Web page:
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Ruby: How to load a file into interactive ruby console (IRB)?

Posted by: admin November 30, 2017 Leave a comment


I am using IRB (interactive ruby console) to learn how to program with Ruby. How do I load a file into the console if I write my programs in a text editor first?


If you only need to load one file into IRB you can invoke it with irb -r ./your_file.rb if it is in the same directory.

This automatically requires the file and allows you to work with it immediately.


Using ruby 1.9.3 on Ubuntu 14.04, I am able to load files from the current directory into irb with the following command line:

irb -I . -r foo.rb

where foo.rb is the file I want to load from my current directory. The -I option is necessary to add the current directory (.) to ruby’s load path, as explained in the ruby man page. This makes it possible to require files from the current directory, which is what the -r option to irb accomplishes.

The key piece that wasn’t obvious for me when I had this problem is the -I option. Once you do that, you can call require 'foo.rb' from within irb for any files in the current directory. And of course, you can specify any directory you want, not just . with the -I option. To include multiple directories on the load path, separate them with a colon (:), e.g.:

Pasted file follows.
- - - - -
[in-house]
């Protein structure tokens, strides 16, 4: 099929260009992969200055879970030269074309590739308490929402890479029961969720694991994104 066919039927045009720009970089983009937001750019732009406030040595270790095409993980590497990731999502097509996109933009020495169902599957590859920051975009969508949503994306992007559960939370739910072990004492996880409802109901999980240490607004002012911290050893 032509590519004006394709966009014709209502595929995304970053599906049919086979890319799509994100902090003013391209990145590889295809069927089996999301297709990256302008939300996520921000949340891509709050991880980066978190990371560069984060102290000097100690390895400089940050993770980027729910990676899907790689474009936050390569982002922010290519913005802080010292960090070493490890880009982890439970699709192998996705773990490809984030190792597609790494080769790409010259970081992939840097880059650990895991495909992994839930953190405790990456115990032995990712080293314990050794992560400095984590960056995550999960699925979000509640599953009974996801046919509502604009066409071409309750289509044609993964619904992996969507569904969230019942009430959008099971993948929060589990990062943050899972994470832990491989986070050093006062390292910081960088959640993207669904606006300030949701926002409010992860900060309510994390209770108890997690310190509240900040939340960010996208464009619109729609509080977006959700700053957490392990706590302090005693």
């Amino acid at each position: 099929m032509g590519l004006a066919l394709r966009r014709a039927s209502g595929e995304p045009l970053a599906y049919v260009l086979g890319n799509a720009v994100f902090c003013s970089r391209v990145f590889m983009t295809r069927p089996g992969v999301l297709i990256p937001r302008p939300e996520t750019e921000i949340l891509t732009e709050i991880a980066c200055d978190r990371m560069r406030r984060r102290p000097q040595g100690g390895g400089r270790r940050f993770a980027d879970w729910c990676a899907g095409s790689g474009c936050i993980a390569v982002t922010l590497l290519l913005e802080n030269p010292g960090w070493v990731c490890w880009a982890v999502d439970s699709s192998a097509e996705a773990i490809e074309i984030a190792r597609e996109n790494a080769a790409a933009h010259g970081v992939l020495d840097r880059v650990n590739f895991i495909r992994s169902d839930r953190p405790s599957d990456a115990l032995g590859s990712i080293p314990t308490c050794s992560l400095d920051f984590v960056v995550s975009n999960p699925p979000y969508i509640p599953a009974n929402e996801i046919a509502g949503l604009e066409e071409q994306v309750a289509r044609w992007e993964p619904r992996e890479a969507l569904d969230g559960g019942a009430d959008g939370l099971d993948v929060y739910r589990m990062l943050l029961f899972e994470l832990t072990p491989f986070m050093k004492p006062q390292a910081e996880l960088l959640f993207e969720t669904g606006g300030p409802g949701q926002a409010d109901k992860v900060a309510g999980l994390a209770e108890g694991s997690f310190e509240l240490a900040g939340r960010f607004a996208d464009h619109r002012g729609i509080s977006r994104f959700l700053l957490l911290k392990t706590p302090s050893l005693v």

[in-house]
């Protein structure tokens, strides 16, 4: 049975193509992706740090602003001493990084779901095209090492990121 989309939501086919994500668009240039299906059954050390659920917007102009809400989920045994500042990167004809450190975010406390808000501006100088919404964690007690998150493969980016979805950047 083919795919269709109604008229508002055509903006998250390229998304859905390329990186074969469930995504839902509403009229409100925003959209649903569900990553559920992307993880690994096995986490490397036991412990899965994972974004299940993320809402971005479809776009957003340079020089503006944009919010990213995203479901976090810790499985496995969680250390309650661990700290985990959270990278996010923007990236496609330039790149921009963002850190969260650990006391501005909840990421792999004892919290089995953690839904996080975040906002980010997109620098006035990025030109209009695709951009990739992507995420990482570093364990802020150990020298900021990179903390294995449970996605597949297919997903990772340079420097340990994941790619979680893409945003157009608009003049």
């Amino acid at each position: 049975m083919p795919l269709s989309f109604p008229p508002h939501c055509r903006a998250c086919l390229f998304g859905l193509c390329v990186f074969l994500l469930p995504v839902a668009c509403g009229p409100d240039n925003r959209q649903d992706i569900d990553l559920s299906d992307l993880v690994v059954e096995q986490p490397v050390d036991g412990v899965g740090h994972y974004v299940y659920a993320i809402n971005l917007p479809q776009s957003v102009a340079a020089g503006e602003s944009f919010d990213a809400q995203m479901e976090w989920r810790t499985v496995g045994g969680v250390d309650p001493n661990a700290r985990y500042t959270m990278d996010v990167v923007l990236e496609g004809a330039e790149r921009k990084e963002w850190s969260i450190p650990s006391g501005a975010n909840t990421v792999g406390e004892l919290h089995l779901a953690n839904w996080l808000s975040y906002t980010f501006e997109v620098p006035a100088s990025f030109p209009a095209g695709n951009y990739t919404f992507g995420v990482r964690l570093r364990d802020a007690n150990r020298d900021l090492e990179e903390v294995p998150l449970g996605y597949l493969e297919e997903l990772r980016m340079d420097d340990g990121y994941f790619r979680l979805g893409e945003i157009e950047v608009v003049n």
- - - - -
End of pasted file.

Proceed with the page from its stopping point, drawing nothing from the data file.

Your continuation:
irb -I foo/:bar/:baz/

This command will add the directories foo, bar, and baz to ruby’s load path.

The final alternative is to use the relative or absolute path to the file when using require or -r to load a file:

irb -r ./foo.rb

or from within irb:

> require './foo.rb'


Type in irb

And then

require './ruby_file.rb'

This is assuming that ruby_file.rb is in the same directory. Adjust accordingly.


Two ways:

  1. to load source without running the program — this gives access to all variables and functions:


  1. to run program and then drop into interactive mode — this only gives access to functions, not variables:



It depends on your ruby. Ruby 1.8 includes your current path, while ruby 1.9 does not. Evaluate $: to determine if your path is included or not. So in ruby 1.9 you must use the entire path, which is always a safe bet.

Then you can use require or load to include the file.

require does not require you to add the suffix of the file when trying to find it and will only include the file once. require should be used instead of load most of the time.

Check out Adding a directory to $LOAD_PATH (Ruby) if you are going to be using ruby 1.8


Type the ruby codes in the text editor

Save it with the extension .rb (for example: demo.rb).

In linux, open your terminal then change directory to the current location of that file (cd command is used to change directory).

After that,type irb and your filename(don’t forget to include your extension(.rb)).

click here to see loading a ruby file using irb

In that image,I loaded a simple ruby file which only prints “ruby”.


Another way to load the path into irb is just type require then drag and drop the file into the terminal.?
-tested using Linux Mint.